"Some people go out of their way to find really bad gifts," says organizer Michael Devine, who also plays guitar in the King Dapper Combo. "One of the best ones was a cocktail shaker yo-yo. It was a yo-yo with these glasses attached to the side. You do the yo-yo thing, and it mixes your drink for you. But then somebody also bought all these old funny valentines. We launched them, and they ended up being in a collectors book for $95 a pack.
"One of the first ones was held at a VFW hall, and now we really watch what we launch out. One of the bartenders got hit in the head with a big deli pickle, and that was the last one we had there. It's actually a great way to meet other people, because you can try to find out who got you the bad gift."
In addition to the gift exchange, the event will feature live music from the Vultures, Missile Toe, the Balboas, and the King Dapper Combo. All the while, Christmas-themed B-movies like Santa vs. the Martians will play in the background. Tickets are $9, $7 with a gift, and you can get more information by calling 330-375-1823.
Rick Danko, a former member of the Band, died in his sleep on December 10, a mere nine days after appearing at the Diamondback Brewery. The singer-bassist was 56 years old and heavy, and he sweated profusely during his performance at the Diamondback, but club promoter Jim Wadsworth said he didn't appear to be struggling with his health.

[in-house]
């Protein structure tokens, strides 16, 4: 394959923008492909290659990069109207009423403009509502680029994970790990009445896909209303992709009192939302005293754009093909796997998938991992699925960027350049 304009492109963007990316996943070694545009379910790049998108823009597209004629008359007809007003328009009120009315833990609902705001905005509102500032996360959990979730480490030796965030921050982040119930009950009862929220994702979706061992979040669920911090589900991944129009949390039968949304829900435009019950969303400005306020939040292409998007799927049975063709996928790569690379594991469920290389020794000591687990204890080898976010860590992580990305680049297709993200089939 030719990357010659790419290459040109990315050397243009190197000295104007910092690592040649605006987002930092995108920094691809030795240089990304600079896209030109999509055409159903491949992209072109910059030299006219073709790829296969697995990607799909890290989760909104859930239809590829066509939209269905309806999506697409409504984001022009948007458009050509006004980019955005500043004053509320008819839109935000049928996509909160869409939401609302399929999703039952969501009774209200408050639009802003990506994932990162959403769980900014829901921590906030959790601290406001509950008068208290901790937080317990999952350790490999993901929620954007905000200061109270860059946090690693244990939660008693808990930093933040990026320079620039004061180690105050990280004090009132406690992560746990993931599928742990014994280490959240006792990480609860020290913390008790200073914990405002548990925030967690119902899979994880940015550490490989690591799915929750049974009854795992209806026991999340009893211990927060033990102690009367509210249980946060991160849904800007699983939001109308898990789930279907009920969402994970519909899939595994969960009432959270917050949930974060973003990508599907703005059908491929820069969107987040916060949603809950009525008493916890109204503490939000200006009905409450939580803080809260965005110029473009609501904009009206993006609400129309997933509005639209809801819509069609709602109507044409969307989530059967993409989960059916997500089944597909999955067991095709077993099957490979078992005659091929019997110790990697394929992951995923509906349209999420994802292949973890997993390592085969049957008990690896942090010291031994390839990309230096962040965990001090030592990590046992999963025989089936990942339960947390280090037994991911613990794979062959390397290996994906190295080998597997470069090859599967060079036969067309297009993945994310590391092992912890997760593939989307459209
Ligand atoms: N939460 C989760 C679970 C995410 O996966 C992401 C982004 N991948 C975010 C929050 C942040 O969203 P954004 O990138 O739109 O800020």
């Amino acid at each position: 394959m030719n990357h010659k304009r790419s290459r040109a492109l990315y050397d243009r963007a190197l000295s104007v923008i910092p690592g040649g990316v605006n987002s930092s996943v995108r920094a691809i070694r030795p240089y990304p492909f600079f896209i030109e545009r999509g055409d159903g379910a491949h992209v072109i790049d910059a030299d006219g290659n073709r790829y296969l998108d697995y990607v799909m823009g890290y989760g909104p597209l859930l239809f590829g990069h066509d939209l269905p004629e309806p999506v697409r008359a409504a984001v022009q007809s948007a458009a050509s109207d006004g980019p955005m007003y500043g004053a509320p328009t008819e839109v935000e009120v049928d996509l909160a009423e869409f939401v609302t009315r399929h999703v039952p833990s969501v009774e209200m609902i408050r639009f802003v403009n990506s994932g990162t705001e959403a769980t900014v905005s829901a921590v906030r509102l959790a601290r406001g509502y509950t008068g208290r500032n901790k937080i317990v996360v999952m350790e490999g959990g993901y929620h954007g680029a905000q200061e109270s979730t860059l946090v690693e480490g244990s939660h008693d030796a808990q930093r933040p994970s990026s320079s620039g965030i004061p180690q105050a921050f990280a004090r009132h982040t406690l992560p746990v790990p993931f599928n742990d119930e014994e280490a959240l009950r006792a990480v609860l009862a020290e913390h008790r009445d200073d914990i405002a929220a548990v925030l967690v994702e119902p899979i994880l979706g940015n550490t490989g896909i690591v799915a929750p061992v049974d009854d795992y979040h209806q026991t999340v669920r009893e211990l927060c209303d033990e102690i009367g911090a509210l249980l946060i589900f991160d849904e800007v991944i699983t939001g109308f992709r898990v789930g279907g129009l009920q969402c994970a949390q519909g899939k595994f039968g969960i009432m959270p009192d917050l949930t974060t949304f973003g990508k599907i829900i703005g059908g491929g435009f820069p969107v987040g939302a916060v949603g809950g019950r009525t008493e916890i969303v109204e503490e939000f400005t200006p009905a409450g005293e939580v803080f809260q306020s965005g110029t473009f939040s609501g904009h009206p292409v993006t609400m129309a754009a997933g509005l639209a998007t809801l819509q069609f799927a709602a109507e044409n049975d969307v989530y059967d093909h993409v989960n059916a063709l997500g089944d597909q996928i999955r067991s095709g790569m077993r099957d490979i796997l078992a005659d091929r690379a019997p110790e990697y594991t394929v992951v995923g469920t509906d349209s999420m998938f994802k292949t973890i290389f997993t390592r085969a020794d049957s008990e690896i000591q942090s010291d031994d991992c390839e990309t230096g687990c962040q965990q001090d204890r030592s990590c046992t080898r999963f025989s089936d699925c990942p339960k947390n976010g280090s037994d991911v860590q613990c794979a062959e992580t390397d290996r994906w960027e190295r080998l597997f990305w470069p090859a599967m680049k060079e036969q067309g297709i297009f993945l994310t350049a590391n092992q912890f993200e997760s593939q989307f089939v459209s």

"It's a sad thing. He was a nice guy, and there wasn't any indication that this would happen," Wadsworth said. "I got to talk to him for about an hour. He was a very likable guy and had lots of good stories. It's a hard life, and I don't think people fully appreciate how hard it is to be on the road all the time and play music. It takes a lot of dedication and a lot of patience."
Wadsworth also added that Danko, who was arrested for possession of heroin in Japan in 1997, "appeared to be clean and sober" and spent most of his offstage time relaxing in his Winnebago parked on the street in front of the venue.
Akron's Strip will play at Peabody's DownUnder (1059 Old River Road) on December 17 to celebrate the release of its second album, Home for Wayward Girls. Led by photogenic singer Laurie Styron, the band, which also includes bassist Gerard Dominick, guitarist John Gmerek, and drummer Tony Rockich, alternates between driving rockers ("Lead Me On") and bluesy ballads ("Kill"). Styron has a great voice, but tends to wail too much (she's got a background in opera, after all). She actually sounds best when her voice is grittier (her scatting toward the end of "Too Hard" has echoes of Patti Smith and PJ Harvey).
"I think we're one of those bands that plays both commercial rock and alternative rock," says Dominick, who grew up outside of Pittsburgh. "We can play both real sonic electric shows and acoustic shows, and a lot of bands I've been in in the past haven't been able to do that. With Strip, we have so many doors open to us. We can play in a metal bar, or we can play Borders."
The Mike Farley Band, Dave Brooks & a Cast of Thousands, and the Andy Johnson Explosion will open the show, and tickets are $6. For more information, call 216-241-2451. -- Jeff Niesel